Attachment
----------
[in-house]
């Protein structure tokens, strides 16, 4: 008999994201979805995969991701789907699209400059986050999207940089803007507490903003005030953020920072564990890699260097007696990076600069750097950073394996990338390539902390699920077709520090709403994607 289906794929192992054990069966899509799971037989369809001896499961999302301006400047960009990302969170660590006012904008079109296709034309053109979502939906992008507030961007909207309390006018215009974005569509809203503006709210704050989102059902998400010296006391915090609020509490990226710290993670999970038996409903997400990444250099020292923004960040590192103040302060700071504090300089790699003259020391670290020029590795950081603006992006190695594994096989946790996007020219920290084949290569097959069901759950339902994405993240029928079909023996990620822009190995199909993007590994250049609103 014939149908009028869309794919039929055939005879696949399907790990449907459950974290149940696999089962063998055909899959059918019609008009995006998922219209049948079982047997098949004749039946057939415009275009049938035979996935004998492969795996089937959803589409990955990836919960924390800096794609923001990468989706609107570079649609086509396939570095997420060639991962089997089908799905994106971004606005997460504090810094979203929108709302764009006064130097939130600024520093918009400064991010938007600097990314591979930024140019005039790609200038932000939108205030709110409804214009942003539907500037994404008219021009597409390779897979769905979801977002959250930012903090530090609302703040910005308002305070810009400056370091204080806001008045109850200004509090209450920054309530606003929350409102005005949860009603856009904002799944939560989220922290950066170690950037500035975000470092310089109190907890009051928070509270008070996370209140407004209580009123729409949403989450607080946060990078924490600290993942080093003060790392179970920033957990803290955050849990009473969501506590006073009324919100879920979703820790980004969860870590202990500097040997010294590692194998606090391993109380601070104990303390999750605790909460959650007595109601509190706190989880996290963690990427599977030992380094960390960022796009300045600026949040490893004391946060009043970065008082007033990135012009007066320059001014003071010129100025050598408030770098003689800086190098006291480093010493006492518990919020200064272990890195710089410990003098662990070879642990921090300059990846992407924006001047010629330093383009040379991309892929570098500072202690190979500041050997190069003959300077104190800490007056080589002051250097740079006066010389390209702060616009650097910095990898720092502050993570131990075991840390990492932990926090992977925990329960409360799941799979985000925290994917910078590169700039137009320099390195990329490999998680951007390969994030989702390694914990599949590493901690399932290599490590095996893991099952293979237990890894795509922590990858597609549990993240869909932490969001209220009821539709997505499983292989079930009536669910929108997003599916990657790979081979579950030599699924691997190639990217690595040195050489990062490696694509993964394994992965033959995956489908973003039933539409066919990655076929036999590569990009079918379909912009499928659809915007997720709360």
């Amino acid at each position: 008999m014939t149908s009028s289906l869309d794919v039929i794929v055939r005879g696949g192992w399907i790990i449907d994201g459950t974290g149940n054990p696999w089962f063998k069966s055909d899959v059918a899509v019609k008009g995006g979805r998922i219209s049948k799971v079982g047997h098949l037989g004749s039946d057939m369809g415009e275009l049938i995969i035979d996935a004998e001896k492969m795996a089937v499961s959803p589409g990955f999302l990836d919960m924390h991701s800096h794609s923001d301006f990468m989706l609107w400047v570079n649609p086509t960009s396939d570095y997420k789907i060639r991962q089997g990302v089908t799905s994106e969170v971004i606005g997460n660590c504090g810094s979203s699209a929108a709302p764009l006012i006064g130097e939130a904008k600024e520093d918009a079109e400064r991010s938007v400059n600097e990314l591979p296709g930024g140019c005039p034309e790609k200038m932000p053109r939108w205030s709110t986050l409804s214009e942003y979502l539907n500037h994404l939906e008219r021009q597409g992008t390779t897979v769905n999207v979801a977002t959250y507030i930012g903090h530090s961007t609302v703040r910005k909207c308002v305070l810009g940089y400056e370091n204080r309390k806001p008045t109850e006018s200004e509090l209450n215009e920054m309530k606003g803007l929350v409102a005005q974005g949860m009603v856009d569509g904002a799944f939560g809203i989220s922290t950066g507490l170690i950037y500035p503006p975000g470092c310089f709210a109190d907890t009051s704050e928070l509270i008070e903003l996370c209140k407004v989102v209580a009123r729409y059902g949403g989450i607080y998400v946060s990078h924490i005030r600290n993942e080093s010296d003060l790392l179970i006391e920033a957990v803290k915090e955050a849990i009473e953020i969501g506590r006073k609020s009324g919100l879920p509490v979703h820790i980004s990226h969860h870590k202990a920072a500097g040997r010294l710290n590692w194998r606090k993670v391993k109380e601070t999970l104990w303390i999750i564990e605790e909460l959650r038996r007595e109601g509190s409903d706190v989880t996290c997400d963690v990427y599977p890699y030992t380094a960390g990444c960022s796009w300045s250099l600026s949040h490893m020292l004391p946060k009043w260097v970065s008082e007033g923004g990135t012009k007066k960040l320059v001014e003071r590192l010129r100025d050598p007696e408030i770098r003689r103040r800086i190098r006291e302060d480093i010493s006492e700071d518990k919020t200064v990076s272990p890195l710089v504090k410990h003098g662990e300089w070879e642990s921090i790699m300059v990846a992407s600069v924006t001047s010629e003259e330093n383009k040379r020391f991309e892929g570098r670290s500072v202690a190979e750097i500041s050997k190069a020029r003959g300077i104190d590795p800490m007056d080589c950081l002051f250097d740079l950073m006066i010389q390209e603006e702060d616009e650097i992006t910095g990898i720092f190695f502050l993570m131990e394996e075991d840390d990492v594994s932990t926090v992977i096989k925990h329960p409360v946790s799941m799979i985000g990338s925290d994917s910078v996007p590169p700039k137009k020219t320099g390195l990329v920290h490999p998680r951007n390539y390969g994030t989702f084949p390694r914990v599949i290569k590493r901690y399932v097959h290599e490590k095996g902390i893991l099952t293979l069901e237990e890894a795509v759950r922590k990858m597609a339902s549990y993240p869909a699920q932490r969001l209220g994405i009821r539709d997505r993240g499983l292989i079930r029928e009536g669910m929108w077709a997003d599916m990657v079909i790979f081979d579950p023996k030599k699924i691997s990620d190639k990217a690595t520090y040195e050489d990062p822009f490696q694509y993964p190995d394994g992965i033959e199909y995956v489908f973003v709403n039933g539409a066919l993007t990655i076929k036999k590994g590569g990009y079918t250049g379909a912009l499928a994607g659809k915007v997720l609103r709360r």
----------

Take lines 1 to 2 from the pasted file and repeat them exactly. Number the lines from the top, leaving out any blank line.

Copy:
[in-house]
């Protein structure tokens, strides 16, 4: 008999994201979805995969991701789907699209400059986050999207940089803007507490903003005030953020920072564990890699260097007696990076600069750097950073394996990338390539902390699920077709520090709403994607 289906794929192992054990069966899509799971037989369809001896499961999302301006400047960009990302969170660590006012904008079109296709034309053109979502939906992008507030961007909207309390006018215009974005569509809203503006709210704050989102059902998400010296006391915090609020509490990226710290993670999970038996409903997400990444250099020292923004960040590192103040302060700071504090300089790699003259020391670290020029590795950081603006992006190695594994096989946790996007020219920290084949290569097959069901759950339902994405993240029928079909023996990620822009190995199909993007590994250049609103 014939149908009028869309794919039929055939005879696949399907790990449907459950974290149940696999089962063998055909899959059918019609008009995006998922219209049948079982047997098949004749039946057939415009275009049938035979996935004998492969795996089937959803589409990955990836919960924390800096794609923001990468989706609107570079649609086509396939570095997420060639991962089997089908799905994106971004606005997460504090810094979203929108709302764009006064130097939130600024520093918009400064991010938007600097990314591979930024140019005039790609200038932000939108205030709110409804214009942003539907500037994404008219021009597409390779897979769905979801977002959250930012903090530090609302703040910005308002305070810009400056370091204080806001008045109850200004509090209450920054309530606003929350409102005005949860009603856009904002799944939560989220922290950066170690950037500035975000470092310089109190907890009051928070509270008070996370209140407004209580009123729409949403989450607080946060990078924490600290993942080093003060790392179970920033957990803290955050849990009473969501506590006073009324919100879920979703820790980004969860870590202990500097040997010294590692194998606090391993109380601070104990303390999750605790909460959650007595109601509190706190989880996290963690990427599977030992380094960390960022796009300045600026949040490893004391946060009043970065008082007033990135012009007066320059001014003071010129100025050598408030770098003689800086190098006291480093010493006492518990919020200064272990890195710089410990003098662990070879642990921090300059990846992407924006001047010629330093383009040379991309892929570098500072202690190979500041050997190069003959300077104190800490007056080589002051250097740079006066010389390209702060616009650097910095990898720092502050993570131990075991840390990492932990926090992977925990329960409360799941799979985000925290994917910078590169700039137009320099390195990329490999998680951007390969994030989702390694914990599949590493901690399932290599490590095996893991099952293979237990890894795509922590990858597609549990993240869909932490969001209220009821539709997505499983292989079930009536669910929108997003599916990657790979081979579950030599699924691997190639990217690595040195050489990062490696694509993964394994992965033959995956489908973003039933539409066919990655076929036999590569990009079918379909912009499928659809915007997720709360």